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Actor-Network Theory and its role in understanding the implementation of information technology developments in healthcare

Kathrin M Cresswell*, Allison Worth and Aziz Sheikh

Author Affiliations

eHealth Research Group, Centre for Population Health Sciences, The University of Edinburgh, Edinburgh, UK

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BMC Medical Informatics and Decision Making 2010, 10:67  doi:10.1186/1472-6947-10-67

Published: 1 November 2010



Actor-Network Theory (ANT) is an increasingly influential, but still deeply contested, approach to understand humans and their interactions with inanimate objects. We argue that health services research, and in particular evaluations of complex IT systems in health service organisations, may benefit from being informed by Actor-Network Theory perspectives.


Despite some limitations, an Actor-Network Theory-based approach is conceptually useful in helping to appreciate the complexity of reality (including the complexity of organisations) and the active role of technology in this context. This can prove helpful in understanding how social effects are generated as a result of associations between different actors in a network. Of central importance in this respect is that Actor-Network Theory provides a lens through which to view the role of technology in shaping social processes. Attention to this shaping role can contribute to a more holistic appreciation of the complexity of technology introduction in healthcare settings. It can also prove practically useful in providing a theoretically informed approach to sampling (by drawing on informants that are related to the technology in question) and analysis (by providing a conceptual tool and vocabulary that can form the basis for interpretations). We draw on existing empirical work in this area and our ongoing work investigating the integration of electronic health record systems introduced as part of England's National Programme for Information Technology to illustrate salient points.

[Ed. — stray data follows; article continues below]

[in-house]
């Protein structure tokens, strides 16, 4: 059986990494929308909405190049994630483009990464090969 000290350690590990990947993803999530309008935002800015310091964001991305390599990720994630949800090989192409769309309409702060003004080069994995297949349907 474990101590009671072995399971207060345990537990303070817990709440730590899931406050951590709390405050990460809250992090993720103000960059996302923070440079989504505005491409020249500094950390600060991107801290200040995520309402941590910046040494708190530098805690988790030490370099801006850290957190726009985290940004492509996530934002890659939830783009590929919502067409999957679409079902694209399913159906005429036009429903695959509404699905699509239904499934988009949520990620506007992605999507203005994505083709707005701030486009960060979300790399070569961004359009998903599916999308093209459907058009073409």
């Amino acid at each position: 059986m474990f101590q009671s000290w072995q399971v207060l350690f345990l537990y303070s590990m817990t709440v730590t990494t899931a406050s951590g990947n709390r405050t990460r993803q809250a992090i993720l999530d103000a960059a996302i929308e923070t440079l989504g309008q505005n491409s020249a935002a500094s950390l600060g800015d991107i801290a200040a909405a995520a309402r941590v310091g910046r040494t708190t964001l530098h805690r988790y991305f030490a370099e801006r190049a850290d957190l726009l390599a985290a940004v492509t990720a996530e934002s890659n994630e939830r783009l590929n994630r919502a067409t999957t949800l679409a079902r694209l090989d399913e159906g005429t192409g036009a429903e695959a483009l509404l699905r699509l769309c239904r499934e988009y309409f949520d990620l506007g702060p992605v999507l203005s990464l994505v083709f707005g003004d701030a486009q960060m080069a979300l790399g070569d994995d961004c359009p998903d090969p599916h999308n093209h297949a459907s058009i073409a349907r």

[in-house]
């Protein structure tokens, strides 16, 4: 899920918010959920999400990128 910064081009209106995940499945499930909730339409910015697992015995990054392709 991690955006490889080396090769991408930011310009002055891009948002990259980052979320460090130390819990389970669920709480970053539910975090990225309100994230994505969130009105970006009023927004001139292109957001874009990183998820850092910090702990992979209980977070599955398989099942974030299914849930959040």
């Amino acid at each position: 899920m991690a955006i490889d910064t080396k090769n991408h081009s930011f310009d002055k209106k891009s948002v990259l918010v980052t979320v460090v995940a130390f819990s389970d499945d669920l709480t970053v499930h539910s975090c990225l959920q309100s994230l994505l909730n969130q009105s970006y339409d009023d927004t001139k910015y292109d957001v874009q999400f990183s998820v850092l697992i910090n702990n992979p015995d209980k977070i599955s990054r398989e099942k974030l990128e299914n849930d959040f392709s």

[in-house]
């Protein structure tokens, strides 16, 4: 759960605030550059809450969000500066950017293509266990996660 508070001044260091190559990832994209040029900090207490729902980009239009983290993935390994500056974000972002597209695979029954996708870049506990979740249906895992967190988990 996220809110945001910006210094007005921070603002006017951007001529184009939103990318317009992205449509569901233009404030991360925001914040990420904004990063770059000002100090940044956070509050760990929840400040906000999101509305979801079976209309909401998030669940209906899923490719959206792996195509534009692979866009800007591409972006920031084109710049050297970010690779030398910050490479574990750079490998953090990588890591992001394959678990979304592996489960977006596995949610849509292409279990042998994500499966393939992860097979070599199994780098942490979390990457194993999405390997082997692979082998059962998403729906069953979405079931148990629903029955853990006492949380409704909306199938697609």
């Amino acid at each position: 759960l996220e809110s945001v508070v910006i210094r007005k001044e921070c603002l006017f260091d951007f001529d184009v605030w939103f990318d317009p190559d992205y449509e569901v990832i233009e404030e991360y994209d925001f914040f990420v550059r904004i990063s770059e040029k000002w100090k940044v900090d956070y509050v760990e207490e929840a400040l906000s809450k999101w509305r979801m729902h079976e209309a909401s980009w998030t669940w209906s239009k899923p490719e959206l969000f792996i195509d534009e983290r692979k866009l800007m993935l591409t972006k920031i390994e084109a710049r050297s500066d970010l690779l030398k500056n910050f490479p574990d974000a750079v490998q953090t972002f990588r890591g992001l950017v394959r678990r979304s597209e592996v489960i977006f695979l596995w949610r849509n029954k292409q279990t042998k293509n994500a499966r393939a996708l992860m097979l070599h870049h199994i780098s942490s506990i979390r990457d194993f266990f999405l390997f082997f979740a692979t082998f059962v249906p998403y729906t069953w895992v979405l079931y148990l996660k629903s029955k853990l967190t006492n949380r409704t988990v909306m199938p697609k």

Actor-Network Theory needs to be used pragmatically with an appreciation of its shortcomings. Our experiences suggest it can be helpful in investigating technology implementations in healthcare settings.